Under the Constitution of Ireland, the Taoiseach is . They are then formally appointed to office by the President, who is required to appoint whomever the Dáil designates, without the option of declining to make the appointment. For this reason, the Taoiseach may, informally, be said to have been "elected" by Dáil Éireann.

It seems to me to be mere make-believe to try to incorporate a word like "Taoiseach" in the English language. It would be pronounced wrongly by 99 percent of the people. I have already ascertained it is a very difficult word to pronounce correctly. That being so, even for the sake of the dignity of the Irish language, it would be more sensible that when speaking English we should be allowed to refer to the gentleman in question as the Prime Minister... It is just one more example of the sort of things that are being done here as if for the purpose of putting off the people in the North. No useful purpose of any kind can be served by compelling us, when speaking English, to refer to An Taoiseach rather than to the Prime Minister.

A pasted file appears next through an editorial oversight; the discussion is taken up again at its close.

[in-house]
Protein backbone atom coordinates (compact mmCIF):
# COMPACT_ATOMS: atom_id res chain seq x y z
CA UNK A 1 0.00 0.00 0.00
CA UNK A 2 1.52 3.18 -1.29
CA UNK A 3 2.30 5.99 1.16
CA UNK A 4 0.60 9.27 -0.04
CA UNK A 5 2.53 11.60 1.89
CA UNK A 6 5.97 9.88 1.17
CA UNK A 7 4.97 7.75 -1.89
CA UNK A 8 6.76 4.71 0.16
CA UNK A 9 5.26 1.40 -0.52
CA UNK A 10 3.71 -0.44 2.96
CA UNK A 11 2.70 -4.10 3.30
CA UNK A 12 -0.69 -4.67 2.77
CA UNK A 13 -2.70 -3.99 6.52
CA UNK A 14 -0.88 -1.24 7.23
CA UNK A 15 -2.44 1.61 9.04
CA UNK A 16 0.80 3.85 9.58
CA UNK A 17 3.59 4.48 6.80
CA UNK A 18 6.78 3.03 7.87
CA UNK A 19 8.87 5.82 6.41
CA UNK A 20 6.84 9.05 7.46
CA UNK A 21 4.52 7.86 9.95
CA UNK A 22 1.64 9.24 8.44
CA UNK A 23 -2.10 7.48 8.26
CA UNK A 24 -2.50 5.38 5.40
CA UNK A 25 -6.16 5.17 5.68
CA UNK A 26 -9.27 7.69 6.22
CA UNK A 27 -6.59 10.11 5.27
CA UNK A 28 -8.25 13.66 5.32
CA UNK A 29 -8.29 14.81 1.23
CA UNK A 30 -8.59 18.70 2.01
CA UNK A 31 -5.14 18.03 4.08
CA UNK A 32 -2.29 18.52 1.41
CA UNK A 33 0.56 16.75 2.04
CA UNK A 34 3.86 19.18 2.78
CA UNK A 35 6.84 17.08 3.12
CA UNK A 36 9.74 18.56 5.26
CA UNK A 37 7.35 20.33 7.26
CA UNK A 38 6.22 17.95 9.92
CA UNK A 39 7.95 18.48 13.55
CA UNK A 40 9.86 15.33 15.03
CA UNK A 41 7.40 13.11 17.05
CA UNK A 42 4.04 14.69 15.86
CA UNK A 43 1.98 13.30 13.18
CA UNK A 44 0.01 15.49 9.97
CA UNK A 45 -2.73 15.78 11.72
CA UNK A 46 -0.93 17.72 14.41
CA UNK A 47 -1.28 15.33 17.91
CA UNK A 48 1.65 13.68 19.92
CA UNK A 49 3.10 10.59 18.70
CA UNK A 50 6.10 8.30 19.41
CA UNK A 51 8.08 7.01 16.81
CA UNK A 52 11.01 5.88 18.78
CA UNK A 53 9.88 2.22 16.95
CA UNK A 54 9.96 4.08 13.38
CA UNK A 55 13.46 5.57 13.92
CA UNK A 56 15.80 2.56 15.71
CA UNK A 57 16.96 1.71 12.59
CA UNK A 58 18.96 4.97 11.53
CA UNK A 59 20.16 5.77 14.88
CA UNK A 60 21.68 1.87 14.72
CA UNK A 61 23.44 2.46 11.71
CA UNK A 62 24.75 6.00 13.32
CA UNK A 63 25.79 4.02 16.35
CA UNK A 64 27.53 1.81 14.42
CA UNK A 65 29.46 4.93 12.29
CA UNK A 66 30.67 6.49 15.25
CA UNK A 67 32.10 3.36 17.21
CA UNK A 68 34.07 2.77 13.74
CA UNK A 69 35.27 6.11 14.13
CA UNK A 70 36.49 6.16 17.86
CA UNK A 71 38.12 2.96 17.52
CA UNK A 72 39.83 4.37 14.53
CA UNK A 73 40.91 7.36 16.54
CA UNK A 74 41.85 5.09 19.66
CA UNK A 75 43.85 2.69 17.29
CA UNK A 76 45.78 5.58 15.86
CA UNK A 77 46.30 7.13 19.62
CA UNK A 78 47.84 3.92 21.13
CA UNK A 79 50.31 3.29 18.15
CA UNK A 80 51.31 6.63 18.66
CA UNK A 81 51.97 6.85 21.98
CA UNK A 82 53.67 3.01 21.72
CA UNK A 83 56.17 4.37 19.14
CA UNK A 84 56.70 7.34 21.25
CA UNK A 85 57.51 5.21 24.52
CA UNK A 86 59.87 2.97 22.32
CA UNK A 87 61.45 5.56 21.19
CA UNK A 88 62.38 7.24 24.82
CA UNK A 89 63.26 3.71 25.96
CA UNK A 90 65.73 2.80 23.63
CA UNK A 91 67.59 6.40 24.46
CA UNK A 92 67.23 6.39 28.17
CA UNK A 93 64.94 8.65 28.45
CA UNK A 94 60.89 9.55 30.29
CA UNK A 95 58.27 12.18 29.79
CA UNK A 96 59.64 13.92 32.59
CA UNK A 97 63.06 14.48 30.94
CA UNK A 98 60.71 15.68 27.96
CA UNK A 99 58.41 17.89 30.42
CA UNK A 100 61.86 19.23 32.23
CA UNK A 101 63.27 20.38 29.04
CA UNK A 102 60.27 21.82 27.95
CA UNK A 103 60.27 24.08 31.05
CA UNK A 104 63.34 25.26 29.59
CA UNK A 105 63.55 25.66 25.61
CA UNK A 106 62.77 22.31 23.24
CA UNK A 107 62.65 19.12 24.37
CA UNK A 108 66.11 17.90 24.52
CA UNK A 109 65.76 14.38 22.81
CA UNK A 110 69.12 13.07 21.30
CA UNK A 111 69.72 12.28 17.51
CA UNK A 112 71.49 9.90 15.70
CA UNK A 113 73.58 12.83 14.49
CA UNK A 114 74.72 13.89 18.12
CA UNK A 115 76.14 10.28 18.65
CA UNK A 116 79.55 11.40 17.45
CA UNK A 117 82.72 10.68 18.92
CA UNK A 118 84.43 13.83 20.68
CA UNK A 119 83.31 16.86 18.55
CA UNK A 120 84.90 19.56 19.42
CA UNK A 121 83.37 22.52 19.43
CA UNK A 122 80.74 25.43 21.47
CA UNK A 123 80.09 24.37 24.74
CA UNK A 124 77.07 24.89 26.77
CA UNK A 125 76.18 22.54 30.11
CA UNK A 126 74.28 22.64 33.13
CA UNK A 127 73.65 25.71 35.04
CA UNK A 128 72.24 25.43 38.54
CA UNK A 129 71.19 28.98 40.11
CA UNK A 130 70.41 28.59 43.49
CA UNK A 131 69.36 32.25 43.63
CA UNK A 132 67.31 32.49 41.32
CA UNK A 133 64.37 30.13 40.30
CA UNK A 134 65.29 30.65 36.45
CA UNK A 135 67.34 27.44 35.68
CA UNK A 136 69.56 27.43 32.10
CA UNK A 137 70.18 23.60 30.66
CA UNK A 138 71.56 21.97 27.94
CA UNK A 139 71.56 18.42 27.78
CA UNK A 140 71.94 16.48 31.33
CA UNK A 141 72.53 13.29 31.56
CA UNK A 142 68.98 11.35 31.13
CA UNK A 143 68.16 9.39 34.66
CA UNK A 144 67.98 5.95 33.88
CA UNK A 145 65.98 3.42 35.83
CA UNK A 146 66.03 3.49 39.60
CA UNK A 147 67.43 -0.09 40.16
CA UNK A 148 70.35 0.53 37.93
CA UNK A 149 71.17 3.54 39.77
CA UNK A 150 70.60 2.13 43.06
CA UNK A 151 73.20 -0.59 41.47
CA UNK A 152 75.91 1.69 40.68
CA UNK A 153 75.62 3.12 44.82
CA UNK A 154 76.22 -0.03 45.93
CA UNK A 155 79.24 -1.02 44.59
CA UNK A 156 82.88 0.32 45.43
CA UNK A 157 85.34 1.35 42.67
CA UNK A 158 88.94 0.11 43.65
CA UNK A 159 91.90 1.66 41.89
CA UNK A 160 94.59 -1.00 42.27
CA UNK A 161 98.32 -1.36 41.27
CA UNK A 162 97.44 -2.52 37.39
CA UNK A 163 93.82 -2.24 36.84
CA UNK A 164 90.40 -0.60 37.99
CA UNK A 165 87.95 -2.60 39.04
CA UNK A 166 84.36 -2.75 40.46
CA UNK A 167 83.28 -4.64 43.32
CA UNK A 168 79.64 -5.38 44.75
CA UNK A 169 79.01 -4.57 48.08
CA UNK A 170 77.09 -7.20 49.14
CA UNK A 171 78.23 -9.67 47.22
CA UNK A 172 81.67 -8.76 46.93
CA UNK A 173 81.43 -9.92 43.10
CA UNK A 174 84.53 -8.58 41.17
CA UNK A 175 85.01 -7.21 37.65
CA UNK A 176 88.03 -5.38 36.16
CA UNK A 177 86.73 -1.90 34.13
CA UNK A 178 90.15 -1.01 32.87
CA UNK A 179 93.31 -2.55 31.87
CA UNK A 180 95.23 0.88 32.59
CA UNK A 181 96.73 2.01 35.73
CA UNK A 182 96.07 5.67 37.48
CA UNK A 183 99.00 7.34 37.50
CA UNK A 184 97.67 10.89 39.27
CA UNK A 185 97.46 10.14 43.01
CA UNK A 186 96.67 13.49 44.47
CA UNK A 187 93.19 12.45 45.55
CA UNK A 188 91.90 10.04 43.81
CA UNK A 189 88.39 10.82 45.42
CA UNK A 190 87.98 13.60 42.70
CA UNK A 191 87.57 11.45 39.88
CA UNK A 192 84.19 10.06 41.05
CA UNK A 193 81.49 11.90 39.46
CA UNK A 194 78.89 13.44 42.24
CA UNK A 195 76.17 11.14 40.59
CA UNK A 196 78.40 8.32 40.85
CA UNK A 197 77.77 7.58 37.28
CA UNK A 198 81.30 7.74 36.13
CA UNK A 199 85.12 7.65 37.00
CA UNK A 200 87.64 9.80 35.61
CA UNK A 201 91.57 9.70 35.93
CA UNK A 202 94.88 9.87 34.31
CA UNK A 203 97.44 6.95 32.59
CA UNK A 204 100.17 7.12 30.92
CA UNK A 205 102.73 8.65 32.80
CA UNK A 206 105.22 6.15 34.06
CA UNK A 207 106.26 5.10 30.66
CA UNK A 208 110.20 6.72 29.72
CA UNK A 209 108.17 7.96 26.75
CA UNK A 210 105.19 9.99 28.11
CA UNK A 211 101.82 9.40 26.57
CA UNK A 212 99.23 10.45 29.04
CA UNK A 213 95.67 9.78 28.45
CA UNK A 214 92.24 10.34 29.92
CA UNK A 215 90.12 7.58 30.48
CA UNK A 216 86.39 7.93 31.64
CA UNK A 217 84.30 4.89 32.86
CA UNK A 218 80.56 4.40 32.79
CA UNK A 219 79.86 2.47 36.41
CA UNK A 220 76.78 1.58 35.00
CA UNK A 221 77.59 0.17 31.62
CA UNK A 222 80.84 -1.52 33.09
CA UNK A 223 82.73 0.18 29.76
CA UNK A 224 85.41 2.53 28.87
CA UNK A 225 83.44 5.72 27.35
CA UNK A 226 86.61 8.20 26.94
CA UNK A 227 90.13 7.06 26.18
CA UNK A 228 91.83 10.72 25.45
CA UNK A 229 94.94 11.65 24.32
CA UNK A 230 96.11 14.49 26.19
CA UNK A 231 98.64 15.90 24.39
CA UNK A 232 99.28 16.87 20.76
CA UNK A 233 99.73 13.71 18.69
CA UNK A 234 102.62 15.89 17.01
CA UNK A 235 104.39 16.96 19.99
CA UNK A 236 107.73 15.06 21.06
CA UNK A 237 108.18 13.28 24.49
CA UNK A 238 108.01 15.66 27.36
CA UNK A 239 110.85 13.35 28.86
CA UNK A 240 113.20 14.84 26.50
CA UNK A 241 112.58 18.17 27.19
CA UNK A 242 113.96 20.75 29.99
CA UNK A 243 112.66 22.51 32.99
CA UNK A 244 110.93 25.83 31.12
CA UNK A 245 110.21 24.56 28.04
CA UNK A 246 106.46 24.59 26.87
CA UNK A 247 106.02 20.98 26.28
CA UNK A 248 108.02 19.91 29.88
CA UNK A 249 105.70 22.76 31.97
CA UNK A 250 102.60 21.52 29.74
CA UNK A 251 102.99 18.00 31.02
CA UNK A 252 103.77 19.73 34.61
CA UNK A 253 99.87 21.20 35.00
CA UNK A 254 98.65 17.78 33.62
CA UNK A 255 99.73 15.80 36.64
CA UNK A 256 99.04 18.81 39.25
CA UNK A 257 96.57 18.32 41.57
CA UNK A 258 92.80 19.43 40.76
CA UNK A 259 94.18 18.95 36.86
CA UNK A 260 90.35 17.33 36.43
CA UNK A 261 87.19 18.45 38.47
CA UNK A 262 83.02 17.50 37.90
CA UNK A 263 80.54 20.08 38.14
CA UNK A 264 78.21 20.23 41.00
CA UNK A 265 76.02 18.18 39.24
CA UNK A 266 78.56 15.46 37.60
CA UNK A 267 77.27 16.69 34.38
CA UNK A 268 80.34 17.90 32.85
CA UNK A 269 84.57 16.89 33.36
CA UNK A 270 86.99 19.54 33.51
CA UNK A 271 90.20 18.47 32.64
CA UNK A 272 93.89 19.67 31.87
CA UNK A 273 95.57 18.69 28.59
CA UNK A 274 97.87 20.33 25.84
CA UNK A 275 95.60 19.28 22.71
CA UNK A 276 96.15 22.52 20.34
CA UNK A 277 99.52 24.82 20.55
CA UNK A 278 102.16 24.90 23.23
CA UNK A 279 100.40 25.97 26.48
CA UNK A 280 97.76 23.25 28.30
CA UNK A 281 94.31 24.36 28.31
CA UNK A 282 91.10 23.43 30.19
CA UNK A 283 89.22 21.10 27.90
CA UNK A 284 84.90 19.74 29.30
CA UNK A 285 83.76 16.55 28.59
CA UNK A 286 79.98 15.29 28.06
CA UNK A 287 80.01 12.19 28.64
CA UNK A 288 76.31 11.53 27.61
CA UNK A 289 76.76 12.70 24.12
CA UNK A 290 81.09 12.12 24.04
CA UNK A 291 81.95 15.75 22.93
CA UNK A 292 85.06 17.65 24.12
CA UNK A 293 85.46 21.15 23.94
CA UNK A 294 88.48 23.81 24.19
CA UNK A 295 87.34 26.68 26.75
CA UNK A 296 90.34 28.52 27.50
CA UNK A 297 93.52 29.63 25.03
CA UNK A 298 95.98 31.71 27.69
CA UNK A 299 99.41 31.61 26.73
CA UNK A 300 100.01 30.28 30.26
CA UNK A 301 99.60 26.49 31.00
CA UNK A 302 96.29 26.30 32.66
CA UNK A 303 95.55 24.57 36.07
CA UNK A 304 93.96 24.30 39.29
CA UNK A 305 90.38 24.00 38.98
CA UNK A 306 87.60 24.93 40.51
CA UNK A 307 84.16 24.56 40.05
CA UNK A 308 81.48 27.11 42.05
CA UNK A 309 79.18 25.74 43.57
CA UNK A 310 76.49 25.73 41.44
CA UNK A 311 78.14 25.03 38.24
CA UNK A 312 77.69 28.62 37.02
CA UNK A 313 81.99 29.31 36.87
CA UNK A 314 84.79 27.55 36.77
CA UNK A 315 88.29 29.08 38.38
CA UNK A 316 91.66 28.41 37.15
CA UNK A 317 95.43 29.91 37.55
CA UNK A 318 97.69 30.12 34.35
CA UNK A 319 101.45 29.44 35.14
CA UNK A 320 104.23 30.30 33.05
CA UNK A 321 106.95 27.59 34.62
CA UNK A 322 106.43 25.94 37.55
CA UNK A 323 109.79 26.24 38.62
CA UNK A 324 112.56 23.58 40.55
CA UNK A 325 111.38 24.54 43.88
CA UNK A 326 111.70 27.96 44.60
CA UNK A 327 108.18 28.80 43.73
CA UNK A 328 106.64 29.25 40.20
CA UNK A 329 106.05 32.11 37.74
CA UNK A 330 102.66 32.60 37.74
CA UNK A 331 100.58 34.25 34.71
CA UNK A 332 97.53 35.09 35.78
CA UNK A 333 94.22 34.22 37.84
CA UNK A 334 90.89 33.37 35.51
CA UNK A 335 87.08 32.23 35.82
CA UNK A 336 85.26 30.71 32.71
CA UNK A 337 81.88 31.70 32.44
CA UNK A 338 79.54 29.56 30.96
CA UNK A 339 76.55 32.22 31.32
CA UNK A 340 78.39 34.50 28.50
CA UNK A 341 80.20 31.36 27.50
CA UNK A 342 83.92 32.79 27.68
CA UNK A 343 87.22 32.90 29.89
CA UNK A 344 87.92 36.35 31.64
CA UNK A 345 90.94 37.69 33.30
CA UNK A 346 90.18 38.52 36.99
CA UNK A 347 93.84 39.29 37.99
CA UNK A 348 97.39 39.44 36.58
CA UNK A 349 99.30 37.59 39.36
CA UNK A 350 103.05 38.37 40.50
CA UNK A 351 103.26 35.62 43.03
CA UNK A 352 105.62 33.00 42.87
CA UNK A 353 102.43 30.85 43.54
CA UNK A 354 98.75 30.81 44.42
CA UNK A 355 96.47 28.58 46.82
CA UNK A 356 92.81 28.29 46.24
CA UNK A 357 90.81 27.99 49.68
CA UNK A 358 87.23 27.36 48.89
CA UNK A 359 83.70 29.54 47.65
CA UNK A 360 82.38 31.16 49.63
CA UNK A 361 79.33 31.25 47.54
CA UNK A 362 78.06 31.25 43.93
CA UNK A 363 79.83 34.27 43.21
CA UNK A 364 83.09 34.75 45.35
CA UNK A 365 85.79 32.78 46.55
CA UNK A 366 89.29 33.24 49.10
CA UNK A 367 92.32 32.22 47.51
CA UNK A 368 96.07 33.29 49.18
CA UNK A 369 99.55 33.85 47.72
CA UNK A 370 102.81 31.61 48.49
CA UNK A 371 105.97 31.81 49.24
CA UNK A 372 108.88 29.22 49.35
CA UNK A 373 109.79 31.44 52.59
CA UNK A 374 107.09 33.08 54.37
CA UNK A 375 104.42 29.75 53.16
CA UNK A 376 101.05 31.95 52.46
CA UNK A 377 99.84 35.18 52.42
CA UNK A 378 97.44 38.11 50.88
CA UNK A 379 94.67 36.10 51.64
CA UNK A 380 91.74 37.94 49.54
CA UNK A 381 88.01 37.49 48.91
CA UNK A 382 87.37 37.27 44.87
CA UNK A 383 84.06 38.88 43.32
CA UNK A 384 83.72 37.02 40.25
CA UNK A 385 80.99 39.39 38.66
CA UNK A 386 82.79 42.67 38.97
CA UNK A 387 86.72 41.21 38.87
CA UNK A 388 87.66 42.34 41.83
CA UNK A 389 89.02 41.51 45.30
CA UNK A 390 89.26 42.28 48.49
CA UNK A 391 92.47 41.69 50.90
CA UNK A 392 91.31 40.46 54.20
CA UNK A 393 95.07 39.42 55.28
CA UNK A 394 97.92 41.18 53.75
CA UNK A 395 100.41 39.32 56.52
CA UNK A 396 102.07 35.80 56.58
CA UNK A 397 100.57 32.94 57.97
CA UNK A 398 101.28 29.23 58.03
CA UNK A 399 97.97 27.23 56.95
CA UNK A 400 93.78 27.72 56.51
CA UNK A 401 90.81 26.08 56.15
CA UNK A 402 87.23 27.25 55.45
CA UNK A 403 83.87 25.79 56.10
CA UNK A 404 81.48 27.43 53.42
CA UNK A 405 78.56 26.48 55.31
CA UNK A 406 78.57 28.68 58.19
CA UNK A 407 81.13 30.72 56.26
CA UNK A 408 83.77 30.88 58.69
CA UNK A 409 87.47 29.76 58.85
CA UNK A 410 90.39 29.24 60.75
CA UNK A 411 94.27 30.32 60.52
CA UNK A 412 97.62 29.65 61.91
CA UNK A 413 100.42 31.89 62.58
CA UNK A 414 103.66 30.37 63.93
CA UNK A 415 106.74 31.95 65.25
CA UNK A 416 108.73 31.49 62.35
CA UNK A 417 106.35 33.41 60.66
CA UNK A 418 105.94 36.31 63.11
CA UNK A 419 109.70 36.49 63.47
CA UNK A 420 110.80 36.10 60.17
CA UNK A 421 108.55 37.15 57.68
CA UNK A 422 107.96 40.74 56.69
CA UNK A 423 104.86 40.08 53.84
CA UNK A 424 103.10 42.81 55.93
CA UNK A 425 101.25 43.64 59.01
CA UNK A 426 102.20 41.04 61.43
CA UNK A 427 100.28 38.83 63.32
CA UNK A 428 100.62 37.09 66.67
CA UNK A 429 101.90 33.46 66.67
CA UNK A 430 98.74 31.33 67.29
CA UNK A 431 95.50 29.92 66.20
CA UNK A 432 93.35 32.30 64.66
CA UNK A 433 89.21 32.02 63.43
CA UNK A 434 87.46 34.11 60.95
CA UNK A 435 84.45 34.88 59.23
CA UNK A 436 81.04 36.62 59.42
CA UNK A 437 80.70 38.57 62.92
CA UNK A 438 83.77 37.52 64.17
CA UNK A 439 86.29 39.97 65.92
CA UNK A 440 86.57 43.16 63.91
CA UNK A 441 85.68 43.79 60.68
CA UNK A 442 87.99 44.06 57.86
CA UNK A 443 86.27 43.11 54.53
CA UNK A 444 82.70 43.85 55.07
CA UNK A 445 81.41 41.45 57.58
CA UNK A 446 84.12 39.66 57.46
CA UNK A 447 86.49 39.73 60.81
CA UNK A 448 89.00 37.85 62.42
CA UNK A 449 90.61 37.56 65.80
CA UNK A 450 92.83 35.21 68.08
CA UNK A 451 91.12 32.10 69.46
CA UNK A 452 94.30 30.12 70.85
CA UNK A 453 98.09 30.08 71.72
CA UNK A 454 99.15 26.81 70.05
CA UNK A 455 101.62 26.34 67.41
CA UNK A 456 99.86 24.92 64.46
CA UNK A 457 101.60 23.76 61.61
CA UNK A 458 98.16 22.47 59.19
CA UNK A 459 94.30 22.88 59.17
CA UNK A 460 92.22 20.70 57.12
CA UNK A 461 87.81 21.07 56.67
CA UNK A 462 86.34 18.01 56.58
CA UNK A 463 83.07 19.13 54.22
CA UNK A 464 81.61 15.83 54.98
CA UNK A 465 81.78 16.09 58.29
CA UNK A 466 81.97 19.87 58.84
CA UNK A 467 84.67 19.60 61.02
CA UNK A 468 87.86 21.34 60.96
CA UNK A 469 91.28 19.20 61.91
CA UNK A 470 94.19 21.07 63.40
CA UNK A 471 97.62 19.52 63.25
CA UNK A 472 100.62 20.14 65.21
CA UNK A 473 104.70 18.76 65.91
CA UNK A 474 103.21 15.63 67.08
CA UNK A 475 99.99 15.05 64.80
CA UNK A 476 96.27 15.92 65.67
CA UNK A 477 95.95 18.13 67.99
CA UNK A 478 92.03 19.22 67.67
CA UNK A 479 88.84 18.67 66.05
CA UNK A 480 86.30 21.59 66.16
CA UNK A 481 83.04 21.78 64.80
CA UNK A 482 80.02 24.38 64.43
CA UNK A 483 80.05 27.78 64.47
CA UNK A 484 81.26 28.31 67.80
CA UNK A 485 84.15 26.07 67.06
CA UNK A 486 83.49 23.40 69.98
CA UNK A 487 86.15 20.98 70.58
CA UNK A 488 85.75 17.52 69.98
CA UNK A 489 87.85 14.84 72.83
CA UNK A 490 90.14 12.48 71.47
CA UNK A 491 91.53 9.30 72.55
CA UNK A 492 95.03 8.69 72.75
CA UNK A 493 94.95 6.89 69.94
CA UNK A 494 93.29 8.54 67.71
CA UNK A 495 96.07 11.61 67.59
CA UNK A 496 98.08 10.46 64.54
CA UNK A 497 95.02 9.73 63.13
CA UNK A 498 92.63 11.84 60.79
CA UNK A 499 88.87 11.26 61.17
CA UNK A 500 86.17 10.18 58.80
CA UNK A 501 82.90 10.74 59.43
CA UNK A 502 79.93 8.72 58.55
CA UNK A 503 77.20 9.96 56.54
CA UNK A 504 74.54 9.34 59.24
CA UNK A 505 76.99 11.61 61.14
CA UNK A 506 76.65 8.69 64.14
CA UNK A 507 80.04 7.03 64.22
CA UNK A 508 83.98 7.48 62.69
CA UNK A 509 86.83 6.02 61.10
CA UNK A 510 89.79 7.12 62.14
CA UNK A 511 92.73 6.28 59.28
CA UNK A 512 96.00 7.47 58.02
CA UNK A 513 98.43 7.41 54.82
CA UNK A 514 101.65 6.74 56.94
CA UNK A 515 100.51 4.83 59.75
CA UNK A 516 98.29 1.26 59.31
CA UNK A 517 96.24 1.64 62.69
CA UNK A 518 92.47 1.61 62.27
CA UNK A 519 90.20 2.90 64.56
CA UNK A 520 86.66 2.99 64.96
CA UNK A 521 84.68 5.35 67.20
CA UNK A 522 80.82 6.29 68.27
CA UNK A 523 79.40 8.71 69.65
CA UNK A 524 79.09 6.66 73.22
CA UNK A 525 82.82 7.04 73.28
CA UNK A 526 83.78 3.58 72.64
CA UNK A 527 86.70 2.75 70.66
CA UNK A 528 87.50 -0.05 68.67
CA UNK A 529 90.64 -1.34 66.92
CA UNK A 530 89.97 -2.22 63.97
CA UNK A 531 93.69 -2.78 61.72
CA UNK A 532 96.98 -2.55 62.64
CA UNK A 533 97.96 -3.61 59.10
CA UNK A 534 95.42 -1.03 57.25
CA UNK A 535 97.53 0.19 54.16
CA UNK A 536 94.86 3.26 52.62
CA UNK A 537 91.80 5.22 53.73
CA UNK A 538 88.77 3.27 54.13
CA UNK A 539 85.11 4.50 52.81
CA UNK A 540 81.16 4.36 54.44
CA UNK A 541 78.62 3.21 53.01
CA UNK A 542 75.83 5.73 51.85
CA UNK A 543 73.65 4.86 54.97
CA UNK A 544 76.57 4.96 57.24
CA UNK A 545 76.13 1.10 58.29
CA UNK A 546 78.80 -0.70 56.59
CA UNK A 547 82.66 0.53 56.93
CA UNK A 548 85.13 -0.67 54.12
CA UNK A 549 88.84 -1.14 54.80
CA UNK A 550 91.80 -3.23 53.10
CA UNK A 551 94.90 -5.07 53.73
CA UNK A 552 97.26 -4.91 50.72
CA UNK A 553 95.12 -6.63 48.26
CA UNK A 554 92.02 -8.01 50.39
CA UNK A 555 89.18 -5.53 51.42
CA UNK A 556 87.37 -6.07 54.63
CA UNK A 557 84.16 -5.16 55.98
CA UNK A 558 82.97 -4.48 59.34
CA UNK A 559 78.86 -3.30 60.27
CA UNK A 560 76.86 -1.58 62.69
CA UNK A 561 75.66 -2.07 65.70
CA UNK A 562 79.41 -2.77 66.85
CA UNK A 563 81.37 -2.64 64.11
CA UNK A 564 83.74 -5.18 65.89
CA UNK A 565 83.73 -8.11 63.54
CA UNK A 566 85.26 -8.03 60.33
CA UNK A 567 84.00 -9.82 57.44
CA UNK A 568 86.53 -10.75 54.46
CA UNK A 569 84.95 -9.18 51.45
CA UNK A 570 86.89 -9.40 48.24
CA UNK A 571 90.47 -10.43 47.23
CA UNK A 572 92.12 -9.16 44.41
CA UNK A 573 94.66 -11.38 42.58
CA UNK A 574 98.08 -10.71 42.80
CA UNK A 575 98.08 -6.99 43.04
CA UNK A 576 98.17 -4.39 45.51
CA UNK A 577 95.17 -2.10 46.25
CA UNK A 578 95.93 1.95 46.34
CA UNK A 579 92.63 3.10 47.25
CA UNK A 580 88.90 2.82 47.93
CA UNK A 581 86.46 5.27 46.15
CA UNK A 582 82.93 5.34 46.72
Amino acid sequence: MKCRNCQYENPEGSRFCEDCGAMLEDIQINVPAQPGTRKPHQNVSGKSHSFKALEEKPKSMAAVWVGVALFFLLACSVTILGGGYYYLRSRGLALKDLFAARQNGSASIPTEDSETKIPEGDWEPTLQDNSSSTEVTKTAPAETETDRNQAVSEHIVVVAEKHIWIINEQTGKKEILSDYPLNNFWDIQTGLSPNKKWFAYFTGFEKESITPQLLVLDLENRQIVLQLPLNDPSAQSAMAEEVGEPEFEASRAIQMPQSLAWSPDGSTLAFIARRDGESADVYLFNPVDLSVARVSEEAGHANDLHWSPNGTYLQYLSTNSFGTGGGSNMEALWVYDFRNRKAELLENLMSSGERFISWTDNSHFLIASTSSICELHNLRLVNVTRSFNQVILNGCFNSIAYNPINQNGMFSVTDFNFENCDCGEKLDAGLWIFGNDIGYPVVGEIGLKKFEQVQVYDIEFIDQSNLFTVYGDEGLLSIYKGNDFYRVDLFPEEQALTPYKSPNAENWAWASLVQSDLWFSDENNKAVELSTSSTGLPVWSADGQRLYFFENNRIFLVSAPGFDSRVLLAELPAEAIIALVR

Since the Taoiseach is the head of government, and may remove ministers at will, many of the powers specified, in law or the constitution, to be exercised by the government as a collective body, are in reality at the will of the Taoiseach. The Government almost always backs the Taoiseach in major decisions, and in many cases often merely formalizes that decision at a subsequent meeting after it has already been announced. Nevertheless, the need for collective decision making on paper acts as a safeguard against an unwise decision made by the Taoiseach.

Some biographies of former Taoisigh and presidents of the Executive Council: